And knocking out Bush as the economic elite's favorite candidate is a main goal of the Rubio effort. But if he succeeds, Rubio could find himself in the same dilemma as Bush: being the establishment candidate in a party that at the moment loathes the establishment.
Rubio already had a big problem on immigration, though his relatively low standing in the polls masked it from becoming an existential crisis for his campaign. He ran for the Senate as an opponent of "amnesty" for the 11 million undocumented immigrants in the U.S., then championed an immigration reform package with the "Gang of Eight" in the Senate that included a path to legal status that the right regards as amnesty.
Rubio has since disowned his own immigration reform bill though more on procedural than substantive grounds. But with Singer's backing, Rubio will now open himself up to major attacks from Donald Trump and the other strongly anti-immigration voices in the Republican Party. They will be able to more effectively rip him as favoring the elite view of the GOP that wants comprehensive reform with a path to citizenship rather than mass deportations.
Rubio's views on immigration could serve him well in a general election campaign — if he can actually make a clear case for what they are — but they are potentially devastating in the Republican primaries. This is partly why the Rubio campaign has hoped to continue to fly slightly below radar and not peak until much closer to when actual voting begins in January.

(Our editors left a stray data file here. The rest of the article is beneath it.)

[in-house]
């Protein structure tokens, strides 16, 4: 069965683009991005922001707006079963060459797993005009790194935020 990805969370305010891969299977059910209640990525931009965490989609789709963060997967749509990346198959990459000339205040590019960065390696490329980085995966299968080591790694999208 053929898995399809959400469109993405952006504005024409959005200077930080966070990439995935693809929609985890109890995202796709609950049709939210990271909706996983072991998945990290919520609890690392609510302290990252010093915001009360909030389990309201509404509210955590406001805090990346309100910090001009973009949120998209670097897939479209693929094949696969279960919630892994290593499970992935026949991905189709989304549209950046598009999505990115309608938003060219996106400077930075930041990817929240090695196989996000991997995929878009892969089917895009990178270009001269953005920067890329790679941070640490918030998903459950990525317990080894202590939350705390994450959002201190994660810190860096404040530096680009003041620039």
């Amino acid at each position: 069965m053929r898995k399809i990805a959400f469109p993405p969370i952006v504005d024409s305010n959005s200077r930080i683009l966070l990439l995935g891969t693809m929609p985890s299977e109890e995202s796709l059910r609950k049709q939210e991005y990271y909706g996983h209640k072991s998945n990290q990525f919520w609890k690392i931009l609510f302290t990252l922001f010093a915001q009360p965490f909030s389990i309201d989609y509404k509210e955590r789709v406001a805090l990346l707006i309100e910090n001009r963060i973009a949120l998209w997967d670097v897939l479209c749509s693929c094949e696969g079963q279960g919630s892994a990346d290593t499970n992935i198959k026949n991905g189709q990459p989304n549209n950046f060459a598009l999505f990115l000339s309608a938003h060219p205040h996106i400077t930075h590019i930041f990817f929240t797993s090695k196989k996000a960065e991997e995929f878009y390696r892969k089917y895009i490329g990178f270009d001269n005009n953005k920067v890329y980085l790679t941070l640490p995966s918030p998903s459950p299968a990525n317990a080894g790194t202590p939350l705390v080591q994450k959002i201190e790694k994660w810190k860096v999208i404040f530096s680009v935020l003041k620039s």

They may no longer have that luxury. Rubio is still running well behind Trump and Ben Carson but he is now clearly in third and is emerging as the establishment favorite over a stumbling Bush.
The more he rises, the more fire he will draw from Trump and the conservative media juggernauts led by Breitbart News and the Drudge Report. If conservative media start labeling Rubio as the "pro-amnesty" Wall Street candidate, it could put a serious lid on his ability to move into the top spot should Trump and Carson fade. One person who does not have that problem is Sen. Ted Cruz, who has shown a remarkable ability to hoard cash and position himself to inherit Trump's supporters.